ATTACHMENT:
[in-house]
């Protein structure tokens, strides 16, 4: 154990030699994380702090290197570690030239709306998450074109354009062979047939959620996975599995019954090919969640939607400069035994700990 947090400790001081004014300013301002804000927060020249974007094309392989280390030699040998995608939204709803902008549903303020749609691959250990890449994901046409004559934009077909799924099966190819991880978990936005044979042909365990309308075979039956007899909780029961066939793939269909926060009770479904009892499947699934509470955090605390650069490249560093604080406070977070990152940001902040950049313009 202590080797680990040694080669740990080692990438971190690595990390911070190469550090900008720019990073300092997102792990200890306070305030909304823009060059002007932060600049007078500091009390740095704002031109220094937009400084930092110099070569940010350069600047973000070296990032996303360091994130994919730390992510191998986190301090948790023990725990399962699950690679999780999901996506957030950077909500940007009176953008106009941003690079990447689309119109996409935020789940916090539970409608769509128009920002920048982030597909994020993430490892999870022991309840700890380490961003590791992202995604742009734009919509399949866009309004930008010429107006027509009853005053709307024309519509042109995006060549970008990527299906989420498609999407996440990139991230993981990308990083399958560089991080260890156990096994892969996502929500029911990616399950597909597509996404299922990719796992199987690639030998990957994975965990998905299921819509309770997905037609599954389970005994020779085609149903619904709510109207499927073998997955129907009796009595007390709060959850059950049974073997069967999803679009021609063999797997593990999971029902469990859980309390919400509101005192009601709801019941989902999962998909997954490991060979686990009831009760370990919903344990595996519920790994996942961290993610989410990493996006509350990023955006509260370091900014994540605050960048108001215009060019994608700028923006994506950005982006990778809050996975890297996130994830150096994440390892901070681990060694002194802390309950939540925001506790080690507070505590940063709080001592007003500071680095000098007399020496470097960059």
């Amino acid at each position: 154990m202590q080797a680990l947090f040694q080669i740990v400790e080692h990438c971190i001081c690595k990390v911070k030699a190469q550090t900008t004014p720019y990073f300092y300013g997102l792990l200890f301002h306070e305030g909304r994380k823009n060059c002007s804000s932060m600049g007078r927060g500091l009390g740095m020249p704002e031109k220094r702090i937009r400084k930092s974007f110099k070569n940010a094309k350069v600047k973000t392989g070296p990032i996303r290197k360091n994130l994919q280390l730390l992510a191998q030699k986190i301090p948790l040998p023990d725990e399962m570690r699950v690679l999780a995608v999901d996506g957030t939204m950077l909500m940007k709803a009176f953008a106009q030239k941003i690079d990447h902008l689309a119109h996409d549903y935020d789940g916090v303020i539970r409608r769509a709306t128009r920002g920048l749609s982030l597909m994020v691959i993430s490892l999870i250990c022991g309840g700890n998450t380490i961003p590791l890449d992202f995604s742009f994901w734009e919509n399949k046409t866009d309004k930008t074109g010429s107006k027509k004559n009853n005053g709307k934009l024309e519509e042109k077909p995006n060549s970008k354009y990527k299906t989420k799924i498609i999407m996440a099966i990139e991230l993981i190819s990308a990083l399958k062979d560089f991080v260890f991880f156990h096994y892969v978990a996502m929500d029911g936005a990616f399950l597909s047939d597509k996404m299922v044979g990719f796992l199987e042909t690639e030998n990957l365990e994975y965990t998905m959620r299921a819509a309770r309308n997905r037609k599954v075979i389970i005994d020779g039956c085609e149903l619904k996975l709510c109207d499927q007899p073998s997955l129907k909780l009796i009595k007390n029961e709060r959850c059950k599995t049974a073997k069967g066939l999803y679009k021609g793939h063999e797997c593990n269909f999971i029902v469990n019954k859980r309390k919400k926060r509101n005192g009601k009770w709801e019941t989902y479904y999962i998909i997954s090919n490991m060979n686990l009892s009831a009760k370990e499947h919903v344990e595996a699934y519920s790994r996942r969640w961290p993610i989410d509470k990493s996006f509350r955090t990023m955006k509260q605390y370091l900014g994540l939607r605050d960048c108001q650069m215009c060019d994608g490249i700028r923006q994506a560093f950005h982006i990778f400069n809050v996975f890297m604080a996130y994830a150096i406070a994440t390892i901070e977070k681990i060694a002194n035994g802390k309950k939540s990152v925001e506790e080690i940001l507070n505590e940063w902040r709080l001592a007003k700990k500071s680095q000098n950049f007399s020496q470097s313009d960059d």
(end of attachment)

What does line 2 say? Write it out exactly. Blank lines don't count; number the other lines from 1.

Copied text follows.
């Protein structure tokens, strides 16, 4: 154990030699994380702090290197570690030239709306998450074109354009062979047939959620996975599995019954090919969640939607400069035994700990 947090400790001081004014300013301002804000927060020249974007094309392989280390030699040998995608939204709803902008549903303020749609691959250990890449994901046409004559934009077909799924099966190819991880978990936005044979042909365990309308075979039956007899909780029961066939793939269909926060009770479904009892499947699934509470955090605390650069490249560093604080406070977070990152940001902040950049313009 202590080797680990040694080669740990080692990438971190690595990390911070190469550090900008720019990073300092997102792990200890306070305030909304823009060059002007932060600049007078500091009390740095704002031109220094937009400084930092110099070569940010350069600047973000070296990032996303360091994130994919730390992510191998986190301090948790023990725990399962699950690679999780999901996506957030950077909500940007009176953008106009941003690079990447689309119109996409935020789940916090539970409608769509128009920002920048982030597909994020993430490892999870022991309840700890380490961003590791992202995604742009734009919509399949866009309004930008010429107006027509009853005053709307024309519509042109995006060549970008990527299906989420498609999407996440990139991230993981990308990083399958560089991080260890156990096994892969996502929500029911990616399950597909597509996404299922990719796992199987690639030998990957994975965990998905299921819509309770997905037609599954389970005994020779085609149903619904709510109207499927073998997955129907009796009595007390709060959850059950049974073997069967999803679009021609063999797997593990999971029902469990859980309390919400509101005192009601709801019941989902999962998909997954490991060979686990009831009760370990919903344990595996519920790994996942961290993610989410990493996006509350990023955006509260370091900014994540605050960048108001215009060019994608700028923006994506950005982006990778809050996975890297996130994830150096994440390892901070681990060694002194802390309950939540925001506790080690507070505590940063709080001592007003500071680095000098007399020496470097960059």